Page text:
But I've made things too simple--you're probably not getting it. This wasn't just a "mentor" thing. When I say she took me in, I mean it. She made me feel like a part of her family. I was over at the Mac house probably every weekend from ages 14 to 18--no exaggeration. It was a good place to be. There was lots of laughter there, always friends coming in and out. Mrs. Mac knew everyone and everything that was going on--with adults and kids alike. I got most of my gossip from her. Suffice it to say: the Mac kitchen was the central hub of my teenage years. There would be a two-pound bag of M&M's on the countertop and a crockpot full of Rotel Cheesedip. If the problem couldn't be solved in the amount of time it took for Mrs. Mac to scour the kitchen with a sponge and a can of Comet, it probably wasn't worth solving.

I remember her laughing. I can't really even recall what her face looked like in repose. She loved wine, always had a glass in her hand if it was late in the day or on the weekends. She had this laugh that was more of a whoop that turned into a giggle, but it was never mean-hearted, even if it was directed at you.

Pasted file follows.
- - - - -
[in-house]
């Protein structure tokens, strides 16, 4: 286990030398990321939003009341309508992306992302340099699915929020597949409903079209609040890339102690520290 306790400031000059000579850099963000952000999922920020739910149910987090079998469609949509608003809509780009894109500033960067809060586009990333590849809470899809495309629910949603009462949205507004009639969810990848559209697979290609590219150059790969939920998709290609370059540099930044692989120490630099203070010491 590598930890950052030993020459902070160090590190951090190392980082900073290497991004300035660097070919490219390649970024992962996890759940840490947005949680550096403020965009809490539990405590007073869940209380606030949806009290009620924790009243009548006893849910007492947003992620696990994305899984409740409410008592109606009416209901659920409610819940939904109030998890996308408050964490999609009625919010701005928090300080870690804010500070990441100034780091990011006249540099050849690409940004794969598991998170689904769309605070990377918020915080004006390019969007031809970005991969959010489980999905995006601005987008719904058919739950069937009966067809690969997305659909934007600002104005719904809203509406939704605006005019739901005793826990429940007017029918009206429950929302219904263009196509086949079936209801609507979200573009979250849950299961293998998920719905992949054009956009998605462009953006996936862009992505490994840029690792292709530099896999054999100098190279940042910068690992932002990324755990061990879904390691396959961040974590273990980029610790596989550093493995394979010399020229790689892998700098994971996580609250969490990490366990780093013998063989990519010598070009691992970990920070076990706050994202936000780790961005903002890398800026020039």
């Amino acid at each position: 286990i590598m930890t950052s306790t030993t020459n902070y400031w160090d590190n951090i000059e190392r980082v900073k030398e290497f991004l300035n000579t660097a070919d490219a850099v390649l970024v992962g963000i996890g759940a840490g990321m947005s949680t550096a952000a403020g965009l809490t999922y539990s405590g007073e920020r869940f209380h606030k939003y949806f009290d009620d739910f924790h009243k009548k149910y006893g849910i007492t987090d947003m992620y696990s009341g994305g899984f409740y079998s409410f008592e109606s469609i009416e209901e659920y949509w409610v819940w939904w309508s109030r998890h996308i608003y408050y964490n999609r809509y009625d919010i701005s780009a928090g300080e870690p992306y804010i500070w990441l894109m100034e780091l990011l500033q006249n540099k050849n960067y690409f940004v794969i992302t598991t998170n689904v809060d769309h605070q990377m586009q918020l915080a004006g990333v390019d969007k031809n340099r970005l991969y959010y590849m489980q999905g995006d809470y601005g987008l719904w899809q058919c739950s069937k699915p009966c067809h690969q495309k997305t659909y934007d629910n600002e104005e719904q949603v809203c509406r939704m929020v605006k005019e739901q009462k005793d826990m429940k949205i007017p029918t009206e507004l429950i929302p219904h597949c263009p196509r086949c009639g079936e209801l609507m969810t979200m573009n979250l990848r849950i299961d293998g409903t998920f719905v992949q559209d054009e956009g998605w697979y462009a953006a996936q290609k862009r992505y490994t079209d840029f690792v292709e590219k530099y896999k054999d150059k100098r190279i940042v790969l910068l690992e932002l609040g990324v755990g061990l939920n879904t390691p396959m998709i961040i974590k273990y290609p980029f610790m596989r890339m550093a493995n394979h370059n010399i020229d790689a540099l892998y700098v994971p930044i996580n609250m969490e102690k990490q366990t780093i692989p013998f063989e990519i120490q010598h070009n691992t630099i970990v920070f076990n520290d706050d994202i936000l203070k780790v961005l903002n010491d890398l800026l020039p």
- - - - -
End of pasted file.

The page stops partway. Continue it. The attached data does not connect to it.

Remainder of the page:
Big Jill was famous for her mangling of common phrases. See: "Miles to rest before I go" Or "You should go out and ski while the lake is smooth as a pickle!" It was all part of the charm, you see: she wasn't stupid. In this, as in most things, she took the things around her and made them make sense in her own way. Sometimes I catch myself attempting something like that--making up a word for example-- and I know I got that from her.

We talked A LOT. There are so many things I am grateful to her for, but chiefly among them is the fact that she talked to me like I was an adult. She patiently listened to my problems which, at age 15, I can only imagine were eye-roll inducing to say the very least, but she made me feel like I was worth listening to. She didn't always give me the advice I was looking for, but I needed to hear it anyway. She had the talent of arguing with me without quashing my ability to make a point. She never made me feel dumb, but I always knew I had a lot to learn from her.